Now, new more transmissible variants that have emerged in different parts of the world have raised concerns about the protection they can offer — and vaccine makers are looking at updating their jabs.
“I think it’s clearly starting to look that … we’re going to have to, at some point, change the vaccines that we use to address the variants,” said Dr. Donald Vinh, an infectious disease specialist and a medical microbiologist at the McGill University Health Centre.
A new study published in the New England Journal of Medicine (NEJM) on Wednesday showed that the Moderna vaccine appears to be highly effective against the B.1.1.7 variant first identified in the United Kingdom, but showed a decrease in neutralizing antibodies against the B.1.351 variant found in South Africa.
The results of another study published in NEJM for Pfizer’s vaccine also suggested that the B.1.351 variant may reduce antibody protection by two-thirds, with researchers saying it is not clear if the shot will be effective against the mutation.
However, both companies have said that their mRNA-based vaccines are flexible and can be tweaked, if needed.
In a statement to Global News on Wednesday, Christina Antoniou, director of corporate affairs of Pfizer Canada, said if a new strain of the coronavirus were to emerge that is not covered well by the current vaccine, an updated jab could be administered as a booster.
“We are already laying the groundwork to respond quickly if a variant of SARS-CoV-2 shows evidence of escaping immunity by our vaccine,” she added.
U.S. pharmaceutical company Moderna said last month that while its two-dose regimen is expected to be protective against the variants, it will test an additional booster dose against emerging strains.
Meanwhile, AstraZeneca said last week that it was working to adapt its COVID-19 vaccine developed in partnership with Oxford University to combat new variants. The Anglo-Swedish company expects to have a new version ready for use by autumn this year.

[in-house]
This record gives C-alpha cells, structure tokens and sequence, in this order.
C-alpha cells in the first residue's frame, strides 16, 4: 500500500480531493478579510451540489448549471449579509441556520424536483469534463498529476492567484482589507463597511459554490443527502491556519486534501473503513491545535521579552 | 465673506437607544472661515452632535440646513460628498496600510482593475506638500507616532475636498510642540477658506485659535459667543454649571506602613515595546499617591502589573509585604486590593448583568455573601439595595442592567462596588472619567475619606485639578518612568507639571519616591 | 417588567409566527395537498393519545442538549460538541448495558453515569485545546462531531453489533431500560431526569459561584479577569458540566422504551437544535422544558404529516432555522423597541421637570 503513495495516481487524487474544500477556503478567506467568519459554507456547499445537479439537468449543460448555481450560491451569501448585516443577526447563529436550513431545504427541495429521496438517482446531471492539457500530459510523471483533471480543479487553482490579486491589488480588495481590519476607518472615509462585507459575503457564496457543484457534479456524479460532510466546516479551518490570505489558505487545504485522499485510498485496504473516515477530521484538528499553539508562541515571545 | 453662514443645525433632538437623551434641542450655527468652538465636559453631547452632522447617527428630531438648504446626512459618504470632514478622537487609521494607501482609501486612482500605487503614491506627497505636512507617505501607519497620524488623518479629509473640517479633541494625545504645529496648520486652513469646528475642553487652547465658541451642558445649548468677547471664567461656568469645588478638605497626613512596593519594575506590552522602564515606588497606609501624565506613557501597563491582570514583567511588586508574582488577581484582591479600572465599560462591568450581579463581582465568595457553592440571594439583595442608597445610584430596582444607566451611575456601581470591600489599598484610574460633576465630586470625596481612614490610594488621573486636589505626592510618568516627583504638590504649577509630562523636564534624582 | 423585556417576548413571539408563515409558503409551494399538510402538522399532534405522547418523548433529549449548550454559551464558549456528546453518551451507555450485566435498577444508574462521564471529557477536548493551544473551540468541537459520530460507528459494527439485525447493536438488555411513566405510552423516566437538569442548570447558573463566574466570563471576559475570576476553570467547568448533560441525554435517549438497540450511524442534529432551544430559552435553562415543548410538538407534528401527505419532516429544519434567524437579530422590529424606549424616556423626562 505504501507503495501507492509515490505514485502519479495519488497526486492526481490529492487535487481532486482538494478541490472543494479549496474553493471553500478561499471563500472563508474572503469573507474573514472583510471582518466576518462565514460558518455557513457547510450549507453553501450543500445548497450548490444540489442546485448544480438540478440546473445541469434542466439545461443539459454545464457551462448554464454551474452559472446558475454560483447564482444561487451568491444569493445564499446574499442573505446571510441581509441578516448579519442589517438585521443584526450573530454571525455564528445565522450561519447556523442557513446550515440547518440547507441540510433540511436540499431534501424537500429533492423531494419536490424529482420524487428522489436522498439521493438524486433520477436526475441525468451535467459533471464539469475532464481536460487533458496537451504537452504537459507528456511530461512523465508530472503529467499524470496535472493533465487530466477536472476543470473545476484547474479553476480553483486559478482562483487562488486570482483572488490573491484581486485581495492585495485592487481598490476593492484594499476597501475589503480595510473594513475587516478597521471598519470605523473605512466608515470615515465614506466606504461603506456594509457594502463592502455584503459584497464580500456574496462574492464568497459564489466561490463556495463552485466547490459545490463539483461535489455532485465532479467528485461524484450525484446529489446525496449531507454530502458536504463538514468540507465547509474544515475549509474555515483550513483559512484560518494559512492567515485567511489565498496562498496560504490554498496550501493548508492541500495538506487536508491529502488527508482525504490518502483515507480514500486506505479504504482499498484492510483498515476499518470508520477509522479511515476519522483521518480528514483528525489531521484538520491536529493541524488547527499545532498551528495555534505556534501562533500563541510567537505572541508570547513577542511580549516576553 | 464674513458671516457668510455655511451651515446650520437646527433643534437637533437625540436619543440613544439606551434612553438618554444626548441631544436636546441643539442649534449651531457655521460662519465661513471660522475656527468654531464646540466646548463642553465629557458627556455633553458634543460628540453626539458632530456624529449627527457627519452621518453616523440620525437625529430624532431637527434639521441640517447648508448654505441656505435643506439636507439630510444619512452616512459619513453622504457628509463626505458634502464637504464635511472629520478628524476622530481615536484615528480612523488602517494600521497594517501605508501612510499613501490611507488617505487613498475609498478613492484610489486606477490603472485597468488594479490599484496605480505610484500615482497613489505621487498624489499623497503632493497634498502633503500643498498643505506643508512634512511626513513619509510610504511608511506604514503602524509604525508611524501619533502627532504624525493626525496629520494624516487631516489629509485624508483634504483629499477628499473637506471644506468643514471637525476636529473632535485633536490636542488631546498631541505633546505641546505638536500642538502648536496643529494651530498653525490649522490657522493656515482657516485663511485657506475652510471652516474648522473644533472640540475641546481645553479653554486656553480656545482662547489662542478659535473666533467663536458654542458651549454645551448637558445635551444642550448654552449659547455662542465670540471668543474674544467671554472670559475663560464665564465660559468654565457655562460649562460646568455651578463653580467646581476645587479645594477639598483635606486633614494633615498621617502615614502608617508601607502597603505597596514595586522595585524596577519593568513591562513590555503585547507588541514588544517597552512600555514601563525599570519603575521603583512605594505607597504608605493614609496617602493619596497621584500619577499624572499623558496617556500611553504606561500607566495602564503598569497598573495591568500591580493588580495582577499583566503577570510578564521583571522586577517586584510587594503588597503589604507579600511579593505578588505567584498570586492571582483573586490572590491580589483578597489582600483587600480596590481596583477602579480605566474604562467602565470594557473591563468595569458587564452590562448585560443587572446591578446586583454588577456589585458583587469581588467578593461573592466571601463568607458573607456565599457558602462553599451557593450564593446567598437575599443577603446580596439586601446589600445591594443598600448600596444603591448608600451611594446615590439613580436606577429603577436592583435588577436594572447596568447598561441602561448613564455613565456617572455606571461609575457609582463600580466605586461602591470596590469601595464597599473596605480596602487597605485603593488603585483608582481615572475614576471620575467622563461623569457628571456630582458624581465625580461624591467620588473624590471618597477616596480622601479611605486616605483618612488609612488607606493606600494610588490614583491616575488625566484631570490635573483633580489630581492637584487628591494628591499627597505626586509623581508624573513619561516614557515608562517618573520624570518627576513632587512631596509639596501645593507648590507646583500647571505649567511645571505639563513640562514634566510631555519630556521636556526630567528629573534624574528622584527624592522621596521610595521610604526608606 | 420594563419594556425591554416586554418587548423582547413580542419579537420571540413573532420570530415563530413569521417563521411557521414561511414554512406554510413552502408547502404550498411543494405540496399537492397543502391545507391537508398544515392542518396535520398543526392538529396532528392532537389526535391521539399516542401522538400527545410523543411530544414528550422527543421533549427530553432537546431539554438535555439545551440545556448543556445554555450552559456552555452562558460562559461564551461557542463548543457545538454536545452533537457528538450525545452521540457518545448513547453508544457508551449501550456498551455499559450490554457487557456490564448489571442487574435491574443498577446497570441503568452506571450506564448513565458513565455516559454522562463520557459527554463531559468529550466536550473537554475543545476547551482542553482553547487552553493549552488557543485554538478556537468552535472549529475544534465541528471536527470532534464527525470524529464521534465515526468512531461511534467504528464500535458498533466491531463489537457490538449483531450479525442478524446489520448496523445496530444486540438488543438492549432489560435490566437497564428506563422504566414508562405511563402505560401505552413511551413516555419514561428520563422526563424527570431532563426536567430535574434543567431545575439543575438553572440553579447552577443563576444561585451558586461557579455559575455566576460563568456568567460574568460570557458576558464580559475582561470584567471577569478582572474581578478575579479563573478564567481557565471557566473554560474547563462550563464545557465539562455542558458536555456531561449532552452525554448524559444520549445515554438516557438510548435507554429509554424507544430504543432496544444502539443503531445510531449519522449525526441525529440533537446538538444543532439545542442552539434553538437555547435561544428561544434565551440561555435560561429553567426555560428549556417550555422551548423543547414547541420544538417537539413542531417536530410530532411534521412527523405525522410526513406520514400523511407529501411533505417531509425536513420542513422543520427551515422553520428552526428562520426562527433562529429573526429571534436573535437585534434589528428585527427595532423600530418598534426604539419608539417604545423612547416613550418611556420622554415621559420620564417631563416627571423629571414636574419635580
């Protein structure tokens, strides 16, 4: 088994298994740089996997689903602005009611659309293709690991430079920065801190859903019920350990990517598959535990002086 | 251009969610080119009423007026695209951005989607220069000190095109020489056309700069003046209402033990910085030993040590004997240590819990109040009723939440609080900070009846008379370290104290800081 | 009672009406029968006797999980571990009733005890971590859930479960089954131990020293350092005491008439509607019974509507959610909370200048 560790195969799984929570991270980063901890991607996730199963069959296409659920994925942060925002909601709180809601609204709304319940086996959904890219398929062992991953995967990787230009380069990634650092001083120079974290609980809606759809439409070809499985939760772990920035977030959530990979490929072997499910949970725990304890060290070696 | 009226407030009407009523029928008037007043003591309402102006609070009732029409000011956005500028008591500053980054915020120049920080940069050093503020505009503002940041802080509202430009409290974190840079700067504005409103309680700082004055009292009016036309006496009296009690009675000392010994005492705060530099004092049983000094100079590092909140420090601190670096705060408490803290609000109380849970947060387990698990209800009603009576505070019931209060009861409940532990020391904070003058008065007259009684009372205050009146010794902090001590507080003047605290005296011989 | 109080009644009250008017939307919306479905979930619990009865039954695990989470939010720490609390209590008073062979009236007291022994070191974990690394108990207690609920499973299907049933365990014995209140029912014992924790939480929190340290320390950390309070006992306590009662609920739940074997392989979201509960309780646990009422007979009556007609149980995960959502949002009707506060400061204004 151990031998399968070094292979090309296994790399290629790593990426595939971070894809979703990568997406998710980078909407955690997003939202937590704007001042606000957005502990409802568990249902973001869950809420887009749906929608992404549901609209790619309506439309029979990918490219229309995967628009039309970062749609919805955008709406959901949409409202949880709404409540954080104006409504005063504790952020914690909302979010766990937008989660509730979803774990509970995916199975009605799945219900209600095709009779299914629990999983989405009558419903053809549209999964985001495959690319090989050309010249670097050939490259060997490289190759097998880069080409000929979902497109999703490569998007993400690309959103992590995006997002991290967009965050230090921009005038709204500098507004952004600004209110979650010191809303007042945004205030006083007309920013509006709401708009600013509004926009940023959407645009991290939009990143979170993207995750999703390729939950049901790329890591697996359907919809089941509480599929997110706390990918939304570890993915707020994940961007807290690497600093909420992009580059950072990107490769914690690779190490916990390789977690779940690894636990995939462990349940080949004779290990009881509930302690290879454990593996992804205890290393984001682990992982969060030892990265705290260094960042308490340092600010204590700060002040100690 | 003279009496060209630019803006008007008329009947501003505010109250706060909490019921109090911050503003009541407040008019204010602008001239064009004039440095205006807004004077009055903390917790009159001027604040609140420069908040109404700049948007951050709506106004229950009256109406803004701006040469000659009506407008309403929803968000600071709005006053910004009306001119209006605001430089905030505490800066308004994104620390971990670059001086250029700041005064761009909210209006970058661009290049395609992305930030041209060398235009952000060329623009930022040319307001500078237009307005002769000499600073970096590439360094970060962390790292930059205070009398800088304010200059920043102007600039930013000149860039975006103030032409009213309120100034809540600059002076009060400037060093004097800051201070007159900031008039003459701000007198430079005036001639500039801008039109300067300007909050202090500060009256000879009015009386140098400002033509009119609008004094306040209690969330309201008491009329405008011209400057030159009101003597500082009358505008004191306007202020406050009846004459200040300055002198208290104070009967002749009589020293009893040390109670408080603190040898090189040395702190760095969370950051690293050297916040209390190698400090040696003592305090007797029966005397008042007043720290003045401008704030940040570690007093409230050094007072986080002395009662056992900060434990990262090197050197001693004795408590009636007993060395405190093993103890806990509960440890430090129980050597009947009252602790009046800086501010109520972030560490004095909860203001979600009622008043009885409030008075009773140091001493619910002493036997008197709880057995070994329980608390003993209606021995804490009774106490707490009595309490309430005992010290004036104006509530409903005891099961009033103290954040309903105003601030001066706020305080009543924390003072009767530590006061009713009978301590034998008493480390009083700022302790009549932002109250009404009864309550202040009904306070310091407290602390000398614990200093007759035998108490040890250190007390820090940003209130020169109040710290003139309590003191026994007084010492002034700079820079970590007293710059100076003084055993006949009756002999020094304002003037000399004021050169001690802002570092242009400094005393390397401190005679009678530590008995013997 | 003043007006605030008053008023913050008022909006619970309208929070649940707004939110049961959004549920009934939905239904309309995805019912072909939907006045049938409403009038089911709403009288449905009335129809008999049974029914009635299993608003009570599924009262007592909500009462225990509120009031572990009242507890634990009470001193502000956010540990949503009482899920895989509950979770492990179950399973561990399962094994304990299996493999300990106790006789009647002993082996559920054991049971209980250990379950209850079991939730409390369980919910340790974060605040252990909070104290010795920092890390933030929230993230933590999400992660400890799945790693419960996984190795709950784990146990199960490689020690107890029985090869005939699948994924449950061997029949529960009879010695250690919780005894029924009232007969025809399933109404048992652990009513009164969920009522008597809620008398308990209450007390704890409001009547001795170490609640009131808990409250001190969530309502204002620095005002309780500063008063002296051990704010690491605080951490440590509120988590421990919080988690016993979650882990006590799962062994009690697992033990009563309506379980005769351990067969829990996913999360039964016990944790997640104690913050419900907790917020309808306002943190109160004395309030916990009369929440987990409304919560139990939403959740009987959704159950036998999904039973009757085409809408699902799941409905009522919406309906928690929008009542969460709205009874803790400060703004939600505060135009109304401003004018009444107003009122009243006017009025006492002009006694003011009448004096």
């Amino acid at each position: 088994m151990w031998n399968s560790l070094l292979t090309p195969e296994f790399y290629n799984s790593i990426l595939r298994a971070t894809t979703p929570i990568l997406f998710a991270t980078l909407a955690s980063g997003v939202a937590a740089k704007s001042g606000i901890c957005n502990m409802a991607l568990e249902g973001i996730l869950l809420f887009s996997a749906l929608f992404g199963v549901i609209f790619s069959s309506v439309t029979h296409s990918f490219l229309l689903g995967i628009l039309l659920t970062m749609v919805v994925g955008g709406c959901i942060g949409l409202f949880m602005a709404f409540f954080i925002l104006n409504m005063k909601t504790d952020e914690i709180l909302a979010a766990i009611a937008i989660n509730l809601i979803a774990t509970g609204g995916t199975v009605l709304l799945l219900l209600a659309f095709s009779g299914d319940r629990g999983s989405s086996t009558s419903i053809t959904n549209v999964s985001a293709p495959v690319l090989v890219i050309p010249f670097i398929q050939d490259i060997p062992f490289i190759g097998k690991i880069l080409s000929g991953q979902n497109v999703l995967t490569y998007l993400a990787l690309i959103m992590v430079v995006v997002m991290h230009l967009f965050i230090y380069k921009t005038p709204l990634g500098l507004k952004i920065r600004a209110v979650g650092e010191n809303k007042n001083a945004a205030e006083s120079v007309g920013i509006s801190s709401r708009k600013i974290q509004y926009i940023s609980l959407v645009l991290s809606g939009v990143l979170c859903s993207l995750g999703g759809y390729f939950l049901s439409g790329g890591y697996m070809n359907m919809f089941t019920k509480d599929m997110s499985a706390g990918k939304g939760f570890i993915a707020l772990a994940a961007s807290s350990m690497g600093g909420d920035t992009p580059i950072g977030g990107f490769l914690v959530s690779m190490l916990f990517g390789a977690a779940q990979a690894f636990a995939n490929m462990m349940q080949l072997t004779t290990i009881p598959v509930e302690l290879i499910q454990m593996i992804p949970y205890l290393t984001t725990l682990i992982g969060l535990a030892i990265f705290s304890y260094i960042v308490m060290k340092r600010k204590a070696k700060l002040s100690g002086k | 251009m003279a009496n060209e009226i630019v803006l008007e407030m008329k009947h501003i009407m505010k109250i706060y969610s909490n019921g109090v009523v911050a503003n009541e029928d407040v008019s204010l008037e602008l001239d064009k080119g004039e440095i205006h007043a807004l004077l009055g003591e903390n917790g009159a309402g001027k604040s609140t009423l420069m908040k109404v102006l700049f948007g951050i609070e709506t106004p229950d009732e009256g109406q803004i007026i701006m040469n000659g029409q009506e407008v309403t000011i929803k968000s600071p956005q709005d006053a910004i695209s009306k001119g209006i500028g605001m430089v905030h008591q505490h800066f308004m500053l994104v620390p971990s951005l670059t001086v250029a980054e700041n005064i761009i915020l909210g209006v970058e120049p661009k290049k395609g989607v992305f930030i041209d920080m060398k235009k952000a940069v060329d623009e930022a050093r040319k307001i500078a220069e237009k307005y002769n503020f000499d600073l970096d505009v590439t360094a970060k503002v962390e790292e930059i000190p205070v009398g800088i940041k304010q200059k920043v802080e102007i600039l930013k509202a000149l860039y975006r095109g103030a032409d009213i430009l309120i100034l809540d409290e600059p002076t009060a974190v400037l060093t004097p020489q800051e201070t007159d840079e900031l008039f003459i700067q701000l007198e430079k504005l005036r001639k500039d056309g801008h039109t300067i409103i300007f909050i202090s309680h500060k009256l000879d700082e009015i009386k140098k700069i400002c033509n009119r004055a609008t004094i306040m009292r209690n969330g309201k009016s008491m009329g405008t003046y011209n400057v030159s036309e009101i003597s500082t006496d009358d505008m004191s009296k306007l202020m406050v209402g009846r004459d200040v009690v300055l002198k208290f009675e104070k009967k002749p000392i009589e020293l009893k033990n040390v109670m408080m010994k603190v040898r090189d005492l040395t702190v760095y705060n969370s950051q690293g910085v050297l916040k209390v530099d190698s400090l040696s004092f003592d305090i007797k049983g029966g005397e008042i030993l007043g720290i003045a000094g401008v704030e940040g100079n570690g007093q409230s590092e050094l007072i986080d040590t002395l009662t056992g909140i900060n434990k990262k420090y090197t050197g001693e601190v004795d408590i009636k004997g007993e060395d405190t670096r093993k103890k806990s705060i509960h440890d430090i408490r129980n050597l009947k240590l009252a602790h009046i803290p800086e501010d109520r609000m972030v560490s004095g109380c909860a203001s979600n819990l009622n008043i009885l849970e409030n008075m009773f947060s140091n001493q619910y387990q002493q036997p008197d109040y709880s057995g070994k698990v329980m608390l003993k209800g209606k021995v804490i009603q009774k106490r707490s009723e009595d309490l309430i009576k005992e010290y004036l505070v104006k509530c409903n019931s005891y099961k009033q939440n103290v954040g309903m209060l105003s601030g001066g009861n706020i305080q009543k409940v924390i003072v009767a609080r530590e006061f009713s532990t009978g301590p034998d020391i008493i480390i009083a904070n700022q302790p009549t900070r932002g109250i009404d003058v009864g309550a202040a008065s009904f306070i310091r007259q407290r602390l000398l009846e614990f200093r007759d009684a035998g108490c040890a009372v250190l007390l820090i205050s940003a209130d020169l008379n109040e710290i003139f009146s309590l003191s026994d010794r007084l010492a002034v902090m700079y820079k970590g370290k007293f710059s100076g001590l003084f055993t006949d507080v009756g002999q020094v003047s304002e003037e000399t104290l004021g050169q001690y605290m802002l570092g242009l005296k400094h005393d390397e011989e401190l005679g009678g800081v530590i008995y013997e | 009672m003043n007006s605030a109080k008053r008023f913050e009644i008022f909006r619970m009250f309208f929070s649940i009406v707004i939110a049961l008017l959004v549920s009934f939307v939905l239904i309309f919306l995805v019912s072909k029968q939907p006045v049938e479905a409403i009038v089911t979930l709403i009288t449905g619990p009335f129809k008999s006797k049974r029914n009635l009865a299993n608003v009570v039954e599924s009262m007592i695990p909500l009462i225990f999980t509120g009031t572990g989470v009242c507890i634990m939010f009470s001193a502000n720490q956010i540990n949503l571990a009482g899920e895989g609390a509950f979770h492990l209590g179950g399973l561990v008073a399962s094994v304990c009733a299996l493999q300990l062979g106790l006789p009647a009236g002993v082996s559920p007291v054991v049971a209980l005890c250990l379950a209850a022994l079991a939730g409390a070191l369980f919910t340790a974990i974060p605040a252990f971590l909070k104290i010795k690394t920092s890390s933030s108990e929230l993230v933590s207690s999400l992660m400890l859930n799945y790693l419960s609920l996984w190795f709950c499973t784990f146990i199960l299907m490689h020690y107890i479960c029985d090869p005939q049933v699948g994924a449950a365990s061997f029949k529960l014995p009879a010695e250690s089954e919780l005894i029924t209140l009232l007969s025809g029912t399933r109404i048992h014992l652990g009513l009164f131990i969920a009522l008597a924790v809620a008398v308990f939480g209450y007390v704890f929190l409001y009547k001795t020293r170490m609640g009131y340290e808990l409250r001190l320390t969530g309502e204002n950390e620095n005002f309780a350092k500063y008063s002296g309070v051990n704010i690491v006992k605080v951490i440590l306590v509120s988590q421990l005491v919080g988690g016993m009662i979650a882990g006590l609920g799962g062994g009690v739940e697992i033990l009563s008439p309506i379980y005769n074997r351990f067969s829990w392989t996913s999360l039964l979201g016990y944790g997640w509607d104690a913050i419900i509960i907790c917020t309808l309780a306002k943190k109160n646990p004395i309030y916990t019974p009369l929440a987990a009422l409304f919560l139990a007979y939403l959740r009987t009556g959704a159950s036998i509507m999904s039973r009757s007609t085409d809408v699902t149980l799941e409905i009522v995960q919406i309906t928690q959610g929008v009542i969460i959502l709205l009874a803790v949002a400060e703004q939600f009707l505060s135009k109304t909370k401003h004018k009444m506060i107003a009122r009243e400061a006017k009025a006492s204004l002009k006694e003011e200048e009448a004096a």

Cases involving “variants of concern” that were first identified in the U.K., South Africa and Brazil, and which appear to be more contagious than the original SARS-CoV-2 virus, have been found in Canada.
“We don’t know whether these variants will continue to evolve where it gets to the point where the current vaccines that we have are no longer sufficiently effective,” said Dr. Scott Halperin, director of the Canadian Center for Vaccinology and an infectious disease specialist at Dalhousie University.
So how long does it take to update the vaccines?
Experts say that depends on the type of technology being used, but in any case, the process can be fairly quick and comparable in terms of the time required to make the tweaks.
For the messenger RNA (mRNA) platform, which is a relatively new way of making vaccines used by both Pfizer and Moderna, this would require changing the current molecules in the genetic sequence to target the variants of concern. This can take a few days to weeks, Vinh said.
Changes in the traditional viral vector approach being used by AstraZeneca and Johnson and Johnson or Novavax’s recombinant nanoparticle technology could be a “little more complicated,” according to Levon Abrahamyan, a virologist at the University of Montreal.
“But still, we are not talking about months or years,” he said about the time needed to make adjustments.
In theory, an updated vaccine should be able to target different variants with one shot.
“Certainly, there is a possibility that if there are multiple variants of concern circulating simultaneously, that one might want to have a vaccine that combined several of those variants,” Halperin said.
However, Vinh said trying to chase multiple variants in one go also raises some safety concerns.
He said changes in a vaccine to target several variants that may not be relevant could “potentially increase the risk,” with no additional benefit.
As is the case with the flu shot each season, Vinh said it is better to monitor the epidemiological data for which coronavirus variant was circulating and then make the changes accordingly.
So far, there has been no decision from the regulatory authorities on how to deal with vaccines for the new variants.
Substantial changes could mean new clinical trials will be required to establish the safety and efficacy of the new vaccines.
However, Halperin said it was “very unlikely” that the updated shots would have to go through all three phases of clinical trials, especially if the same antigen is being used. Antigen are molecules that stimulate an immune response.
But if “somebody is trying a whole different process, a whole different antigen, then it would have to go through clinical trials again,” he told Global News.
The European Union (EU) has established a bio-defence preparedness plan called the “HERA Incubator” to deal with the new variants.
Under this mechanism, the EU is aiming to support the speedy mass production of adapted COVID-19 vaccines.
Since it is not yet clear what the long-term immune response will be after vaccination, it still remains to be seen if an annual shot or regular booster jabs will be needed going forward.
“It’s likely that we’re going to need more vaccine shots for COVID in the future,” said Vinh.
“But is it going to be every year like the flu shot? … That’s a little bit hard to tell at this point.”